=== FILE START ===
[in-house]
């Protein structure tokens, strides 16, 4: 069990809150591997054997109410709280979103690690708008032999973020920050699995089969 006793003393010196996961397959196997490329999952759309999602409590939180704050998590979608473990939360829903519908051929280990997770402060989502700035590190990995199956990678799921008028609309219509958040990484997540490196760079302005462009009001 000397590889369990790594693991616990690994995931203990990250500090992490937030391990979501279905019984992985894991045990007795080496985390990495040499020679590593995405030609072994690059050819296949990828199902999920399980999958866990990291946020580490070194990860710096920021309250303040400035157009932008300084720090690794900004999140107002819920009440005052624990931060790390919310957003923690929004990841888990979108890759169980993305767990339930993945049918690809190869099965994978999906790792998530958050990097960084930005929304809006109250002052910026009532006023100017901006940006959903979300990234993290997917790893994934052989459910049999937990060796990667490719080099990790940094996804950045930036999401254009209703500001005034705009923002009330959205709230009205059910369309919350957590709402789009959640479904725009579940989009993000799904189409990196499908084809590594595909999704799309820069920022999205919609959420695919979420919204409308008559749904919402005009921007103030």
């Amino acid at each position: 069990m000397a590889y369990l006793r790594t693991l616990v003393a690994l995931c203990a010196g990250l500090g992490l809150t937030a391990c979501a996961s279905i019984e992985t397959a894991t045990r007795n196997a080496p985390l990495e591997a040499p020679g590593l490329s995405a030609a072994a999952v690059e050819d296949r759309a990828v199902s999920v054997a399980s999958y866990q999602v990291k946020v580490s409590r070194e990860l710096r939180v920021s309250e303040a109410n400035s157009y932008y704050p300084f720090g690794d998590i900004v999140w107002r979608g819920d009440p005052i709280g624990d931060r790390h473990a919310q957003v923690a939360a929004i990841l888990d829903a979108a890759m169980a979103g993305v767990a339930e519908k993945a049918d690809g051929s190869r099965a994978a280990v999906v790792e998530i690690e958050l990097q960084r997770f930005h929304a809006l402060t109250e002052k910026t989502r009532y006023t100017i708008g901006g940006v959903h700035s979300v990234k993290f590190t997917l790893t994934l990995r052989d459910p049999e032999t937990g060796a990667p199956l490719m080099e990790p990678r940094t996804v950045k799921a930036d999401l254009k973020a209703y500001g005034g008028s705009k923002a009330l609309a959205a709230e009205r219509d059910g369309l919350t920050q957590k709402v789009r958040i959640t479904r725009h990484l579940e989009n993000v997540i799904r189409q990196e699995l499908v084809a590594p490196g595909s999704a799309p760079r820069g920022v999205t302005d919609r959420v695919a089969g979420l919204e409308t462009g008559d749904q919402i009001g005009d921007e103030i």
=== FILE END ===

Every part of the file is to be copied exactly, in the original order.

[in-house]
């Protein structure tokens, strides 16, 4: 069990809150591997054997109410709280979103690690708008032999973020920050699995089969 006793003393010196996961397959196997490329999952759309999602409590939180704050998590979608473990939360829903519908051929280990997770402060989502700035590190990995199956990678799921008028609309219509958040990484997540490196760079302005462009009001 000397590889369990790594693991616990690994995931203990990250500090992490937030391990979501279905019984992985894991045990007795080496985390990495040499020679590593995405030609072994690059050819296949990828199902999920399980999958866990990291946020580490070194990860710096920021309250303040400035157009932008300084720090690794900004999140107002819920009440005052624990931060790390919310957003923690929004990841888990979108890759169980993305767990339930993945049918690809190869099965994978999906790792998530958050990097960084930005929304809006109250002052910026009532006023100017901006940006959903979300990234993290997917790893994934052989459910049999937990060796990667490719080099990790940094996804950045930036999401254009209703500001005034705009923002009330959205709230009205059910369309919350957590709402789009959640479904725009579940989009993000799904189409990196499908084809590594595909999704799309820069920022999205919609959420695919979420919204409308008559749904919402005009921007103030």
């Amino acid at each position: 069990m000397a590889y369990l006793r790594t693991l616990v003393a690994l995931c203990a010196g990250l500090g992490l809150t937030a391990c979501a996961s279905i019984e992985t397959a894991t045990r007795n196997a080496p985390l990495e591997a040499p020679g590593l490329s995405a030609a072994a999952v690059e050819d296949r759309a990828v199902s999920v054997a399980s999958y866990q999602v990291k946020v580490s409590r070194e990860l710096r939180v920021s309250e303040a109410n400035s157009y932008y704050p300084f720090g690794d998590i900004v999140w107002r979608g819920d009440p005052i709280g624990d931060r790390h473990a919310q957003v923690a939360a929004i990841l888990d829903a979108a890759m169980a979103g993305v767990a339930e519908k993945a049918d690809g051929s190869r099965a994978a280990v999906v790792e998530i690690e958050l990097q960084r997770f930005h929304a809006l402060t109250e002052k910026t989502r009532y006023t100017i708008g901006g940006v959903h700035s979300v990234k993290f590190t997917l790893t994934l990995r052989d459910p049999e032999t937990g060796a990667p199956l490719m080099e990790p990678r940094t996804v950045k799921a930036d999401l254009k973020a209703y500001g005034g008028s705009k923002a009330l609309a959205a709230e009205r219509d059910g369309l919350t920050q957590k709402v789009r958040i959640t479904r725009h990484l579940e989009n993000v997540i799904r189409q990196e699995l499908v084809a590594p490196g595909s999704a799309p760079r820069g920022v999205t302005d919609r959420v695919a089969g979420l919204e409308t462009g008559d749904q919402i009001g005009d921007e103030i």